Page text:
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I'm trying to debug a driver.

gdb says...
(gdb) break i2c-hid.c:i2c_hid_suspend
No source file named i2c-hid.c.
Breakpoint 9 (i2c-hid.c:i2c_hid_suspend) pending.

nm vmlinux --- does not find any function names from within that file.

cat /proc/kallsyms --- shows all the functions names contained in that file.

I added this to the Makefile "EXTRA_CFLAGS += -DI2C-HID_DEBUG -g" to no avail.

Does anyone know what I need to do to make gdb able to see the symbols from this file?

I get symbol level debugging for plenty of other drivers.

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up vote 0 down vote accepted

It looks like i2c-hid.c is not part of vmlinux, which means it is outside of basic kernel. That is why nm vmlinux does not show symbols related to this file.

cat /proc/kallsyms will show those symbols because it shows all the kernel symbols inclunding drivers' symbols which are not part of vmlinux.

I am not sure whether you are using gdb or kgdb, but I think to debug drivers, you need to use kgdb, not gdb.

If you are already using kgdb, then use add-symbol-file command under it. It will help you load symbols which are outside vmlinux. Simple google search will give you lot of information of add-symbol-file.

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OK I guess this is a good write-up on how to use add-symbol-files. freebsd.unixtech.be/doc/en/books/developers-handbook/…;. Thx – Joe C Oct 24 '13 at 13:59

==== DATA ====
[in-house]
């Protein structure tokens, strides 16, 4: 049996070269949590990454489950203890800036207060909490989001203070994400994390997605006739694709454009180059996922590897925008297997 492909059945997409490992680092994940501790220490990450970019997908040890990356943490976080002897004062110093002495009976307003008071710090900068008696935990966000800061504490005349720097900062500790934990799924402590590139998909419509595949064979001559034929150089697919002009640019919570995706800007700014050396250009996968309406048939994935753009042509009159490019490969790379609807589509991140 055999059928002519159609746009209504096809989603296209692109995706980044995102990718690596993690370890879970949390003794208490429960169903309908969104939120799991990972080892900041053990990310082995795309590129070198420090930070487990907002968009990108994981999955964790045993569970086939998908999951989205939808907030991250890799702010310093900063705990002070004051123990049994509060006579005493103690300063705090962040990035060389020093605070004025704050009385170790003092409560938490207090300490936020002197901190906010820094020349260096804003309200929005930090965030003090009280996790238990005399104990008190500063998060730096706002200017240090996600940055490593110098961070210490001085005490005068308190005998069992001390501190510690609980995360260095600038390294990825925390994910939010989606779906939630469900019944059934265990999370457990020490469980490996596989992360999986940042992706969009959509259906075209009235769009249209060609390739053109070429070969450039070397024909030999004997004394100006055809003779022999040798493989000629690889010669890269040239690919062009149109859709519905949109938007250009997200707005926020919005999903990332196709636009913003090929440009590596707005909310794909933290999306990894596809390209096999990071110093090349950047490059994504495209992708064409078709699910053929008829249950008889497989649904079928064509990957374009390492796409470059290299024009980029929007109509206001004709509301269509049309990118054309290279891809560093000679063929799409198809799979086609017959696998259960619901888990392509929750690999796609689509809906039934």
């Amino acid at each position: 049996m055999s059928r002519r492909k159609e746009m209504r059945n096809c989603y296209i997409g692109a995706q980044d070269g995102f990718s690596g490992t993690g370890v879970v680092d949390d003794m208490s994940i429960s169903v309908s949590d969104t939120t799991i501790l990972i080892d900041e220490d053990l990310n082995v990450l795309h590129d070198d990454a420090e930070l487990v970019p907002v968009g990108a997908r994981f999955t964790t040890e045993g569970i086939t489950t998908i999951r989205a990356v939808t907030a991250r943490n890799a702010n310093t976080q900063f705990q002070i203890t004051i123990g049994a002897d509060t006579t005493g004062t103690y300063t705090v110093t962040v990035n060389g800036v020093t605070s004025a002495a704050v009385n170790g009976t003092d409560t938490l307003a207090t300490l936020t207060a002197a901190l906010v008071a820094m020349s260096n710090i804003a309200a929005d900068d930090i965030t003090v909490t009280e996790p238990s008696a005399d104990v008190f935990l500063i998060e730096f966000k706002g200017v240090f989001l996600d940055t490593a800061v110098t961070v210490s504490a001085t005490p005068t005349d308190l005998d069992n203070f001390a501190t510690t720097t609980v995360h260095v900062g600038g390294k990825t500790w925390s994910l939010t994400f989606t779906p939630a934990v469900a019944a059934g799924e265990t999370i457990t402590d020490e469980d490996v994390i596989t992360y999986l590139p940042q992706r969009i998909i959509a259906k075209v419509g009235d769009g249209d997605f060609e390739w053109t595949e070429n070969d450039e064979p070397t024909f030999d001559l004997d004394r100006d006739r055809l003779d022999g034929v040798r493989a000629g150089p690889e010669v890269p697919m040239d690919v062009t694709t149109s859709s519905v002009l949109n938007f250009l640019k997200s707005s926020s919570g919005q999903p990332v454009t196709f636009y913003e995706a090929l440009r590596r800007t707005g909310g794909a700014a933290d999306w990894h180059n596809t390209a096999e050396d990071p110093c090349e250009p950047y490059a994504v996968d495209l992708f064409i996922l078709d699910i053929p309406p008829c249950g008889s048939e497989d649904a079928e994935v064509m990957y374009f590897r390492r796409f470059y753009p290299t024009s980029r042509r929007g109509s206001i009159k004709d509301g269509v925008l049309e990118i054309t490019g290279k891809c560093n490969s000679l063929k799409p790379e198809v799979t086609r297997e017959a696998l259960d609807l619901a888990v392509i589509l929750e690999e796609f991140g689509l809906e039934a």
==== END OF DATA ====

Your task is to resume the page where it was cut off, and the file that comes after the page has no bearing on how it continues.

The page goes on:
BTW perhaps the best wording for "not part of vmlinux" is "it is a loadable module", correct. I.e. I could just recompile the kernel with this module built-in and then its symbols would be part of vmlinux, correct? – Joe C Oct 24 '13 at 14:01
Yes, I have not tried it myself, but yes, theoretically by building module built-in, your problem could be solved. – pratik Oct 25 '13 at 5:29
No doubt you gave the correct answer, but my system seems to be missing yet something else. I cannot get the resolved addresses as I should be able to. I've tried this: kldstat -- says it's not found. cat /proc/kallsyms | grep i2c_hid -- shows all 0000000000s next to each symbol. cat /sys/module/i2c_hid/sections/.text -- is just a 0x0000000000000000 What else am I missing? – Joe C Nov 5 '13 at 14:07

When debugging Linux kernel, GDB does not automatically load symbols for kernel modules like it would do for user-mode shared libraries. Instead you need to load them manually using the following command:

add-symbol-file <kernel module>.o <core address> -s <sectionX> <addressX> -s <...>

You can find out the core address of the module (and the addresses of all sections) by setting a breakpoint in the do_init_module() function and examining the mod variable once the breakpoint is hit:

print mod->name
print mod->module_core
print *mod->sect_attrs->attrs@mod->sect_attrs->nsections

You can read more about loading kernel module symbols in the Linux kernel symbol overview.

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